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10 Crazy Facts About Lisztomania

by Mark Oliver
fact checked by Jamie Frater

Women throwing underwear and screaming doesn’t come to most people’s minds when they think about classical music concerts, but that’s where it began. Long before Elvis, Beatlemania, and Justin Bieber, one man became the first person to fill concert halls with shrieking, fainting, lovelorn women: classical pianist Franz Liszt.

They called it Lisztomania—and in the 19th century, that wasn’t just a cute name. Women went so crazy when Franz Liszt’s fingers touched a piano that doctors seriously believed that his fandom was a mental illness epidemic.

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10 Women Threw Their Underwear At Him

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Franz Liszt was a sex symbol the likes of which the world had never seen. Until then, classical musicians had considered an audience out of control if they applauded for a little too long. But once Liszt took the stage, people started throwing their underwear on the stage.[1]

Not every woman brought a pair of unmentionables to hurl at their favorite Hungarian pianist, of course. Some were a bit more modest. Those with a little more self-control would simply throw handkerchiefs, bouquets of roses, or a few torn-off articles of clothing. Or else they’d politely sit in the front row a few inches away from him, peering at him through binoculars so that they could make out every pore on his face.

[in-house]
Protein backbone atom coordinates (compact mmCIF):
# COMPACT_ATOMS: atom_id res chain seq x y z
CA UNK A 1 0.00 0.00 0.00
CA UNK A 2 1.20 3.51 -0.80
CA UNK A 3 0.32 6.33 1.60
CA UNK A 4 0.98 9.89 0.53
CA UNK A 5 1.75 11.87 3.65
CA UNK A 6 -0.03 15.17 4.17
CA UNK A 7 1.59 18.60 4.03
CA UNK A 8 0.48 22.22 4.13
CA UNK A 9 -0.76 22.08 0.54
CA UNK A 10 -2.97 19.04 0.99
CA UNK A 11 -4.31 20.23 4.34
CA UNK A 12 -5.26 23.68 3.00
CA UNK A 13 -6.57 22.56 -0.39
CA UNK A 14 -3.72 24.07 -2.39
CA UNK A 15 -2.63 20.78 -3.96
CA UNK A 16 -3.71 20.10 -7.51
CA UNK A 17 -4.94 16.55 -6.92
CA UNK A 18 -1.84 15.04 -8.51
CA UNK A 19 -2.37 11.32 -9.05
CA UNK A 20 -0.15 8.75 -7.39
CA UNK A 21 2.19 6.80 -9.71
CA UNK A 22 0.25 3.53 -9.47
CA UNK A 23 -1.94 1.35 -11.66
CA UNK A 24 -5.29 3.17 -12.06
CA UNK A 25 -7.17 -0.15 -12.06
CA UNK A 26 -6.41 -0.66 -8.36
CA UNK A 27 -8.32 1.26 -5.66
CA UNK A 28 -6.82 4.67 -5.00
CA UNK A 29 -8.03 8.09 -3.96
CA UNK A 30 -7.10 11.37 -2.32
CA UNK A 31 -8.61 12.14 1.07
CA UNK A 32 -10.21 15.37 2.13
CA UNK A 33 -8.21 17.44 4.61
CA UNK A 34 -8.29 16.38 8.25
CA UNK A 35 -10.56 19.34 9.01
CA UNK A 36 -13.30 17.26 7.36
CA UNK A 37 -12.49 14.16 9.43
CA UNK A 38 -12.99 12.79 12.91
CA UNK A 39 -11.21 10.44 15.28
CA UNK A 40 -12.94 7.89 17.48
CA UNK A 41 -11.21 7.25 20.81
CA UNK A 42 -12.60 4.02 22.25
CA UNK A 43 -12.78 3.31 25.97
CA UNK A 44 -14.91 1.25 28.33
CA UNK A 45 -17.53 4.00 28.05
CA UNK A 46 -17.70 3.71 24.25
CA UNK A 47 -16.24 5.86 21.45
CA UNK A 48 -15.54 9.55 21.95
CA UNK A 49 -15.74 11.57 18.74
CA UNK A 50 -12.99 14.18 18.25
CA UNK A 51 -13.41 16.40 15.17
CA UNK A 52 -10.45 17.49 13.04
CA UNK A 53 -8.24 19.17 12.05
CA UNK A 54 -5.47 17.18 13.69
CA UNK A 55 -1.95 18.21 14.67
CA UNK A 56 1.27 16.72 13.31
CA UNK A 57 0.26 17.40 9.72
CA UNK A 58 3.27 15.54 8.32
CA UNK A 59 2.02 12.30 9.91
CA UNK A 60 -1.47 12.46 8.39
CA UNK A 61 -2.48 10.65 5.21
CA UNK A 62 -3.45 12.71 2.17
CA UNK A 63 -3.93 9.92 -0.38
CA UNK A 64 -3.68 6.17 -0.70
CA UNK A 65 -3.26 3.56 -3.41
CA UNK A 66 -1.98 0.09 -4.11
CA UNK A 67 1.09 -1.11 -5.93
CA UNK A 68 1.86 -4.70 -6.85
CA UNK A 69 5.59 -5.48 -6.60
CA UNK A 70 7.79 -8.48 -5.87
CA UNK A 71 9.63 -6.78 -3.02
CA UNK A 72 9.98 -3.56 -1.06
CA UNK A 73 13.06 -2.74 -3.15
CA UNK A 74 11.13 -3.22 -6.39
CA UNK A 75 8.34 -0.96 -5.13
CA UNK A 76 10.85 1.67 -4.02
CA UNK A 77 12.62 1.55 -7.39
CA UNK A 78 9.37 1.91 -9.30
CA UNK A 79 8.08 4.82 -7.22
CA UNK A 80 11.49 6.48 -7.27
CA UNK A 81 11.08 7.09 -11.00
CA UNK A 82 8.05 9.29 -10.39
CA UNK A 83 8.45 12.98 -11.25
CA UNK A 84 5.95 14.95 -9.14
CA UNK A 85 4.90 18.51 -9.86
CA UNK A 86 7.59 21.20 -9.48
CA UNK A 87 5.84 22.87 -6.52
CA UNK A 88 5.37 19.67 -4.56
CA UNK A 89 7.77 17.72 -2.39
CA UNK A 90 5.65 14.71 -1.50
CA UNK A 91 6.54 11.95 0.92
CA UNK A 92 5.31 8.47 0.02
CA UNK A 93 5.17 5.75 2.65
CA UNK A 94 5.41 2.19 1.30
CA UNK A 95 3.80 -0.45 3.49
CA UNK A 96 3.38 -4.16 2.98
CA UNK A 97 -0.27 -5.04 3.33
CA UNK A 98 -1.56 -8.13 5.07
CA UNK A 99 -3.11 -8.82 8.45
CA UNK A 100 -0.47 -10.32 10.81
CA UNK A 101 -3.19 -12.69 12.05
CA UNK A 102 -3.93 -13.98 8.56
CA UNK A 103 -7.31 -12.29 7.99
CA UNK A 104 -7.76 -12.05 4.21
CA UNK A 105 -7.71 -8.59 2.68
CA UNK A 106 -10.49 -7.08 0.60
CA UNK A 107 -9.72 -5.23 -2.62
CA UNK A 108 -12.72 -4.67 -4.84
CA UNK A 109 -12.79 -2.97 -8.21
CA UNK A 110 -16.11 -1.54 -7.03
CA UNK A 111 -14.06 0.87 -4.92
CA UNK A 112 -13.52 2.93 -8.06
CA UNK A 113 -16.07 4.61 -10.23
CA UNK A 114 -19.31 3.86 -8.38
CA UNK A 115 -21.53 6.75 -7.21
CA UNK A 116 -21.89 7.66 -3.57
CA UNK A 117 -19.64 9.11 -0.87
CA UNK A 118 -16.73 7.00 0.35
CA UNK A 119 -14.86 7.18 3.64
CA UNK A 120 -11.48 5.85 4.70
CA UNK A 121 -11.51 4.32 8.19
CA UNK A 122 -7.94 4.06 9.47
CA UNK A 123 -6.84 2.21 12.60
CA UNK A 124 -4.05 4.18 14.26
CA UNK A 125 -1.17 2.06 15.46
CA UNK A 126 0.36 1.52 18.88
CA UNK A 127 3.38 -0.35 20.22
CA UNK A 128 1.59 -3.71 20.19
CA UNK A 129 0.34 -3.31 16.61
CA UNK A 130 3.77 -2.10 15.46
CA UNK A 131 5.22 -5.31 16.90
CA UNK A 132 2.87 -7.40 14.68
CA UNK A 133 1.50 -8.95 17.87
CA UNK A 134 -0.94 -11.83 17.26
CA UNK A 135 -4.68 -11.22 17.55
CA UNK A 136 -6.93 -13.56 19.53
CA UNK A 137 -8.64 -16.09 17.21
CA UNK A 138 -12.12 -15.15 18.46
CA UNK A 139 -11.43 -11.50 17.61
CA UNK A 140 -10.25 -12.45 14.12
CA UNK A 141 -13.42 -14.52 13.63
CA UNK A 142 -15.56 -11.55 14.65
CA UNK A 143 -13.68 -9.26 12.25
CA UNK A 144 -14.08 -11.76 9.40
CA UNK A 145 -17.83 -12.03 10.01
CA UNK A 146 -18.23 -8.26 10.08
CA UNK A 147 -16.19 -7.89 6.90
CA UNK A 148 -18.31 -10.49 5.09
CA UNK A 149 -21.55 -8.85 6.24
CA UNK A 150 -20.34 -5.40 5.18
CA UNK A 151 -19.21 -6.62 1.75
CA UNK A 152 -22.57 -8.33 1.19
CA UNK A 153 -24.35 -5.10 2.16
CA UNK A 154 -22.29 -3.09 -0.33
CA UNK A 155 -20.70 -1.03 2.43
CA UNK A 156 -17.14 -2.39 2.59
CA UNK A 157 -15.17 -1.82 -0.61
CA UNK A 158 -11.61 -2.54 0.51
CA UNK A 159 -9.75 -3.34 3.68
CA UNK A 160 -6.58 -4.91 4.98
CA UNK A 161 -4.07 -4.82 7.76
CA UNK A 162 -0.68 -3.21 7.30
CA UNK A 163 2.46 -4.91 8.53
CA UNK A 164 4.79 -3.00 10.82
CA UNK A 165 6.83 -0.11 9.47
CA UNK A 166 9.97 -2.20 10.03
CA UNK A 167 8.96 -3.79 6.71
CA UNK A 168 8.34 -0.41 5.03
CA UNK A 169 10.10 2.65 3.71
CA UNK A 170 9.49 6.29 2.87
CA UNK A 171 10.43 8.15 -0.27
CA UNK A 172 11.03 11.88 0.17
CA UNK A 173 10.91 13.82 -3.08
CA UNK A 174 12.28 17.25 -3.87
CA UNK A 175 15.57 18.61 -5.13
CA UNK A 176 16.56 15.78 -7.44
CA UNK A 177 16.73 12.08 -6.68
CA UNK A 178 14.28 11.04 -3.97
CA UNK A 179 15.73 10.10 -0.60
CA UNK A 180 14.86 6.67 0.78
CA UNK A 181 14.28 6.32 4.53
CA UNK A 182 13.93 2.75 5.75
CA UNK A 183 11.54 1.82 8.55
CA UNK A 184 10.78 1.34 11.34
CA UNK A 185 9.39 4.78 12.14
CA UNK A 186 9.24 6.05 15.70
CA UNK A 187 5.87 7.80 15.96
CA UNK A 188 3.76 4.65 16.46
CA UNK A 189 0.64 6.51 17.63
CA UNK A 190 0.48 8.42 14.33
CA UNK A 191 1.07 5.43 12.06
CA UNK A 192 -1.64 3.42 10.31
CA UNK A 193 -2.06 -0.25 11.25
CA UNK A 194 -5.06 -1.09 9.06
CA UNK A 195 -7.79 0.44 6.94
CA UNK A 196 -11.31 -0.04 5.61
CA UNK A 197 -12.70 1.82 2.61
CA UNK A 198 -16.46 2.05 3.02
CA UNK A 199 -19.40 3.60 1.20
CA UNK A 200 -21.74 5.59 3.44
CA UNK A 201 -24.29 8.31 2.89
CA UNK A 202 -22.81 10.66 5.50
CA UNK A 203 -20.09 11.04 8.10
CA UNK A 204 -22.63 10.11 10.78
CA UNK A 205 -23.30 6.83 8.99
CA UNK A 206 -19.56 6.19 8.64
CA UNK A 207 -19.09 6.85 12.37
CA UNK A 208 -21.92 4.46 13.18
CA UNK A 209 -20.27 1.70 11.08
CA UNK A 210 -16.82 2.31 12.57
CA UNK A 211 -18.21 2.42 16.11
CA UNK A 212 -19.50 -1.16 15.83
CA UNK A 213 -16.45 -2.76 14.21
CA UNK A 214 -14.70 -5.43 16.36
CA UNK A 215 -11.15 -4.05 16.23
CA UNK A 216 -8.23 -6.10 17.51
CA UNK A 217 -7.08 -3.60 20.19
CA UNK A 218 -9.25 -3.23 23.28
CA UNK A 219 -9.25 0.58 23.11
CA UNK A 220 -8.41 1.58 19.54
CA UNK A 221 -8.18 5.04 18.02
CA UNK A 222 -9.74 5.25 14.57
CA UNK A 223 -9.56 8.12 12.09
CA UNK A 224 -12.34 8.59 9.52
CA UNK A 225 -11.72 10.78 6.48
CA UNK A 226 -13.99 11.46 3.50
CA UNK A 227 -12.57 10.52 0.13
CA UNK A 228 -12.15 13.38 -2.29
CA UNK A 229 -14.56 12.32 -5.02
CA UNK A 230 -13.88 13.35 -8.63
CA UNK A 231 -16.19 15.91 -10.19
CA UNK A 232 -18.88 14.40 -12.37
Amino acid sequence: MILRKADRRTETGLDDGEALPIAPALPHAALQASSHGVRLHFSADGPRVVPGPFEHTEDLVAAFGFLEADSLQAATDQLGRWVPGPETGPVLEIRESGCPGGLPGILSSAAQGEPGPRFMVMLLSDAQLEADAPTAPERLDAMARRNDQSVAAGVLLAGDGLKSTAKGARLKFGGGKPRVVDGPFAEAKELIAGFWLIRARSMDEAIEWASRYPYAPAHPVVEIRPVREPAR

Others simply couldn’t muster up the strength to throw anything. During one chaotic show in Berlin in 1842, several women burst into uncontrollable, hysterical laughter at the sheer sight of Franz Liszt while others simply passed out. Those women missed out, though, because toward the end of that show, the girls who could still stand made history. For what might well be the first time in history, the audience bum-rushed the stage.

9 People Made Lockets From His Used Cigarettes

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When a Franz Liszt concert was over, the riots began. Women would swarm onto the stage and try to steal any keepsakes they could find. They would fight over his handkerchiefs or, if they were feeling more charitable, tear his velvet gloves to shreds so that every girl there could take a little piece of Liszt home.

Some came prepared. There are reports of women bringing glass vials to Liszt’s shows so that they could pour the dregs from his coffee cup into the vials when he was done playing. Then they would be able to carry something that had touched his lips around their neck wherever they went.

One writer described seeing a woman grab Liszt’s used cigar stump out of the gutter.[2] She didn’t just take it home. She had it encased in a locket with the initials “F. L.” written on it in diamonds. The locket reeked, of course. But she wore it everywhere she went.